3. Promote yourself. If you are a winner or runner-up, be proactive. Call your local or community paper and announce the good news. Include your good news in your submission letter to publishers. When my short film was produced, I contacted the Shadows of the Mind Film Festival and they screened it.

4. Keep writing. The next contest is just around the corner. Extra bonus, contest deadlines are great for helping writers finish that draft story or screenplay they’ve been wanting to write for months (or years – guilty as charged!). Stories can be as long as a paragraph. Check out the postcard story contest by literary magazine Geist.

5. Stay local. There are the big national writing contests, such as CBC’s Canada Writes, which is amazing, but keep an eye out for the smaller contests in your own community or region.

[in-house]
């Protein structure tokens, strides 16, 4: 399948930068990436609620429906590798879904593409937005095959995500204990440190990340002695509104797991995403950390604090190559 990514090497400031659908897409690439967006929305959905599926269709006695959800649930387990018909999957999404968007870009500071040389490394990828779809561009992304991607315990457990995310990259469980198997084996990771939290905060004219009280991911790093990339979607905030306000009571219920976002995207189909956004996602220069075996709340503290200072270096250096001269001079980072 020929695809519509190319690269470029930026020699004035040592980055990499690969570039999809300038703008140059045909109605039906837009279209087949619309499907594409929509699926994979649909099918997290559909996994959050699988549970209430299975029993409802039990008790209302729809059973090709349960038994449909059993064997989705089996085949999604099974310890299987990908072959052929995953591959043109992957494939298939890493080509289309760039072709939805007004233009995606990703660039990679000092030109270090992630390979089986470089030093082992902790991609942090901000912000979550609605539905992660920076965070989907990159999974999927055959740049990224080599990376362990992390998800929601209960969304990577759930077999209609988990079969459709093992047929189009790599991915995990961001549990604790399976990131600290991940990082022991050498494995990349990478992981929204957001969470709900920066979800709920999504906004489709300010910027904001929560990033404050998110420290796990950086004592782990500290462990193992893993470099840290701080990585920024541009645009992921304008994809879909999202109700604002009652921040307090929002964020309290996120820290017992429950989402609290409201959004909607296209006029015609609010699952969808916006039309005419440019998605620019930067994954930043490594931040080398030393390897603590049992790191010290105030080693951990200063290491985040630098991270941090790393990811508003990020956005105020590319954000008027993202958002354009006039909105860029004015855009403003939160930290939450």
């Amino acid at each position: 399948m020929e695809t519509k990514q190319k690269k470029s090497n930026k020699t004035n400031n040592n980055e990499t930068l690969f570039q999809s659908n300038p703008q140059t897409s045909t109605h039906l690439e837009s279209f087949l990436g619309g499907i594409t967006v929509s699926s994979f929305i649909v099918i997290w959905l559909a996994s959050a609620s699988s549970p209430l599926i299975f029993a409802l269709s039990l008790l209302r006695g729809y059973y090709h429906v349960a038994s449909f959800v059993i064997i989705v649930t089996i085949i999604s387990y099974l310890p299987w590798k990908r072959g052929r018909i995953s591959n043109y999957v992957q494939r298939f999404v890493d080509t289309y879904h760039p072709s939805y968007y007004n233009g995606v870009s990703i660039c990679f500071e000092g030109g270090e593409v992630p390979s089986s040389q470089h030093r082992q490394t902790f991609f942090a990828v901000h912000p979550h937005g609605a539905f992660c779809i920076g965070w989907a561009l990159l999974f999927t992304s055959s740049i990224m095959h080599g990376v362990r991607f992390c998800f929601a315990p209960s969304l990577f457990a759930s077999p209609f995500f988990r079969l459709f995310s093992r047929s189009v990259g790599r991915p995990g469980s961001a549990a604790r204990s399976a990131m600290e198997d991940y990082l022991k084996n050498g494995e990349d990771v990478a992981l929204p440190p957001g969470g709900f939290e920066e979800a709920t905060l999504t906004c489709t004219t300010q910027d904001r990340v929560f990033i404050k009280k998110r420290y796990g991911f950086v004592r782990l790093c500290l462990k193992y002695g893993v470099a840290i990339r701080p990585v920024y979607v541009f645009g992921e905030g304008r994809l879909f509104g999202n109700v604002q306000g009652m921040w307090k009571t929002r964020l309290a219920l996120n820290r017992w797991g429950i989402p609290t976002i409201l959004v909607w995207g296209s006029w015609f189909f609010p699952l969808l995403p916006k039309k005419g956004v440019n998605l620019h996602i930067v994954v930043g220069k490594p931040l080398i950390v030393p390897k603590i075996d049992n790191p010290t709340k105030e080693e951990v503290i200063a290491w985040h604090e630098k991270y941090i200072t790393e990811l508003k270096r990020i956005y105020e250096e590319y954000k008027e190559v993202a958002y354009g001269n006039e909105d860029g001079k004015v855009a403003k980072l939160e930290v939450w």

Have you had success with writing contests? Share your story!

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Blog Post # 6 COM0011: The Fake it Till You Make it School of Writing

Writer? Yes!

It took me a long time to respond “writer” when people asked what I did for a living. I had to force myself to give myself that label, even though I had only a few pieces of work “out there” and no paid writing gigs. It felt strange. Unnatural. Boastful. Most of us are not conditioned to self-promotion. “It’s not nice to brag” is a common message we receive through childhood. So that was a hurdle I eventually had to overcome. Here’s where the expression “fake it till you make it” helped a lot!